Unlike quiet quitting at work, the reasons an individual might choose to quiet quit their romantic relationship may not always be immediately apparent. It’s important also to point out that unlike ghosting in which one partner suddenly stops communicating and literally disappears, quiet quitting is the “act of leaving without leaving.”
“For any relationship to last, there needs to be acceptance and growth,” said Nahid Dave, a psychotherapist and psychiatrist. “The initial weeks or months in a [romantic] relationship are full of dopamine kicks each time you meet or touch your partner [until] things plateau. When that happens, you feel bored and detached, and might end up quiet quitting, even subconsciously, [and you might] not always understand the reasons behind why.”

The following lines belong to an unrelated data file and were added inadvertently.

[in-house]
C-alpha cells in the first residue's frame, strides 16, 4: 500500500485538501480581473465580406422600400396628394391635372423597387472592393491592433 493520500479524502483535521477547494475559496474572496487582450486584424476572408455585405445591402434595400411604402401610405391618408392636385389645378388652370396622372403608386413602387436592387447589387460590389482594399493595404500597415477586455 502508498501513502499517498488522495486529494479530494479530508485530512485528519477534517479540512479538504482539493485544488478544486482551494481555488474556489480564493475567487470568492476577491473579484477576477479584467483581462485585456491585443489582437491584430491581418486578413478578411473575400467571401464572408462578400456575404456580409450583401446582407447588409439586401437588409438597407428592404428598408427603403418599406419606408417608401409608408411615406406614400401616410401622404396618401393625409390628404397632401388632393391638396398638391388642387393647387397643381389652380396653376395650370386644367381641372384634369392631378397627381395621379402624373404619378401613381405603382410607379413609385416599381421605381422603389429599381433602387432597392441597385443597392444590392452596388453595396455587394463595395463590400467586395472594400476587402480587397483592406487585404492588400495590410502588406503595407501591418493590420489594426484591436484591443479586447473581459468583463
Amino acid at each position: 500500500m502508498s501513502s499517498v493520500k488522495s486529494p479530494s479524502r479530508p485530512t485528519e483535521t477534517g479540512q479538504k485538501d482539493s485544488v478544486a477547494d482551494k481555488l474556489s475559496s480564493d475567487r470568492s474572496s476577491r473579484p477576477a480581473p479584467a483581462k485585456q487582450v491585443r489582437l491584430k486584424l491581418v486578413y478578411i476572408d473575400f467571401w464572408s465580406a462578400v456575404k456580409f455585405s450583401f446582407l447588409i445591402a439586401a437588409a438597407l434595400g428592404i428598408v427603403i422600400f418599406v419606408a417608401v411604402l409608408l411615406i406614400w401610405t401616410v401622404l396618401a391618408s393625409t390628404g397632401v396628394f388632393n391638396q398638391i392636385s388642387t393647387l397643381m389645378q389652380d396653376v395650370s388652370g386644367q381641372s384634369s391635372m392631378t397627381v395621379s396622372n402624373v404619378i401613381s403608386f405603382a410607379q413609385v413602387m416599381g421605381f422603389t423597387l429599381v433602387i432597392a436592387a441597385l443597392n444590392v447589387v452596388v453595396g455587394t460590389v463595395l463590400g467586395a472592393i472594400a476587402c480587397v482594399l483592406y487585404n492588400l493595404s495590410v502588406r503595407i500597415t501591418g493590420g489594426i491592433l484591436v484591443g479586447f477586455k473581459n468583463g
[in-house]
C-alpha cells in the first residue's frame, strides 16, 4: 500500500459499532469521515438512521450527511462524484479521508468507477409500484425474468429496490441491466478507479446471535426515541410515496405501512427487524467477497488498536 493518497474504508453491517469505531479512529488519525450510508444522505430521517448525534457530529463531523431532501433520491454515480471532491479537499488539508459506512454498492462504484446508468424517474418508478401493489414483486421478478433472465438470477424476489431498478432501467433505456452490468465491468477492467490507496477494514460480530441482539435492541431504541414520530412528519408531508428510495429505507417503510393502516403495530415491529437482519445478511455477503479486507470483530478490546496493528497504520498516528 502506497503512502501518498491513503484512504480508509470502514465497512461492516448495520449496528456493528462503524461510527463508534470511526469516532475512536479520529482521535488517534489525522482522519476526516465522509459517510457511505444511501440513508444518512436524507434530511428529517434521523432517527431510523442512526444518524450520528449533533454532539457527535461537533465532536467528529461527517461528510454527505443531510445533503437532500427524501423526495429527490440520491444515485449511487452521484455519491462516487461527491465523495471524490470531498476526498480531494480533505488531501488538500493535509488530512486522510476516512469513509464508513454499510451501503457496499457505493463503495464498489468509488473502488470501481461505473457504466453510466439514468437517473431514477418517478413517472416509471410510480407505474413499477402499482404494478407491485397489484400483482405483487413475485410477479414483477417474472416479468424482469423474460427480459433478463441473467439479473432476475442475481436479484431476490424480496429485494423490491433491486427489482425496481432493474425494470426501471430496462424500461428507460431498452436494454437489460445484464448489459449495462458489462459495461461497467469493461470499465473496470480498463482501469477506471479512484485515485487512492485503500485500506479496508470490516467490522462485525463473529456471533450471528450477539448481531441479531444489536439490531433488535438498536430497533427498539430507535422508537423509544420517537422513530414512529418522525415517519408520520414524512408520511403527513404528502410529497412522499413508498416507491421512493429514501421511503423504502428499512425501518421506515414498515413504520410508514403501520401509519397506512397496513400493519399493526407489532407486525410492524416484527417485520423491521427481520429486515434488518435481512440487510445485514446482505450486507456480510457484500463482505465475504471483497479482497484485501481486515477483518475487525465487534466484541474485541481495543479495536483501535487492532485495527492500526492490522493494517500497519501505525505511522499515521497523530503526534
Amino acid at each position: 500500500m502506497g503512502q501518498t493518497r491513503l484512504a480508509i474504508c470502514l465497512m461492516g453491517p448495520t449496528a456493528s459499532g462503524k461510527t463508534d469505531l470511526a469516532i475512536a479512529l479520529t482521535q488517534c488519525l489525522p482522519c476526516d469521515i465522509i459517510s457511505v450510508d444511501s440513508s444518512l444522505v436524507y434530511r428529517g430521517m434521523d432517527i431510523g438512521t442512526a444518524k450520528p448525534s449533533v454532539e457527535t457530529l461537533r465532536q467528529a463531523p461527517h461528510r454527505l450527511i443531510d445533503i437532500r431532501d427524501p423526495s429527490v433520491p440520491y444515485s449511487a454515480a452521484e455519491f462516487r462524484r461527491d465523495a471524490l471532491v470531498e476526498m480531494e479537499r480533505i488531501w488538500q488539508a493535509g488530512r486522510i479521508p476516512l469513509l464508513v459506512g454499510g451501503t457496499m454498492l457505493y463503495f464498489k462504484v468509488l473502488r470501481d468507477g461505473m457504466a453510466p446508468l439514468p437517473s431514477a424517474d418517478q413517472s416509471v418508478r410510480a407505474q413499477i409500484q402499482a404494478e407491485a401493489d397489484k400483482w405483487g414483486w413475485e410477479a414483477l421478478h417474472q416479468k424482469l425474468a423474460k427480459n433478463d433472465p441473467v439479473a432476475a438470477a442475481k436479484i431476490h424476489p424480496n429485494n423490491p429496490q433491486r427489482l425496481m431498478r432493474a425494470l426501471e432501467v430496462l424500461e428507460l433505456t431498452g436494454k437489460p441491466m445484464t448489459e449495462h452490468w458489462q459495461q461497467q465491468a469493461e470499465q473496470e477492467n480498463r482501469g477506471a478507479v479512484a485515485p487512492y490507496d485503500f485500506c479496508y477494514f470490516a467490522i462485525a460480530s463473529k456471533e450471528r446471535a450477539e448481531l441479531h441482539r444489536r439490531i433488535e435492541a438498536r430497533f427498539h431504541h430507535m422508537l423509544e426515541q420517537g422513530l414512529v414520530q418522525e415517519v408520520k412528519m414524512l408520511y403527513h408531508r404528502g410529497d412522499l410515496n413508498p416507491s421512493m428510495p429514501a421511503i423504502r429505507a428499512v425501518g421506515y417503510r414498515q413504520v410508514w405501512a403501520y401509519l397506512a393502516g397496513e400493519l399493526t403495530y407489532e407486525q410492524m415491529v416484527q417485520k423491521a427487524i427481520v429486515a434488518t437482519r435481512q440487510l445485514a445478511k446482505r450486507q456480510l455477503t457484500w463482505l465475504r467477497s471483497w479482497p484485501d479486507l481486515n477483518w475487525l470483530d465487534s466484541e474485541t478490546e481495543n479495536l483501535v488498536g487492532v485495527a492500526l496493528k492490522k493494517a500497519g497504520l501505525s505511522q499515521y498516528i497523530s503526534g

Dave added that in a digital world where just video calls and chats tend to suffice and where the need to be physically present is no longer the prerequisite for building connection, it’s becoming even harder to identify when one’s partner is doing the bare minimum.
In the case of Somya, a 28-year-old PhD scholar who preferred not to share her real name because she didn’t want her family to know about her relationship, her reasons for quiet dumping her partner were rooted in their having different career ambitions as well as her slowly losing the enthusiasm for the relationship.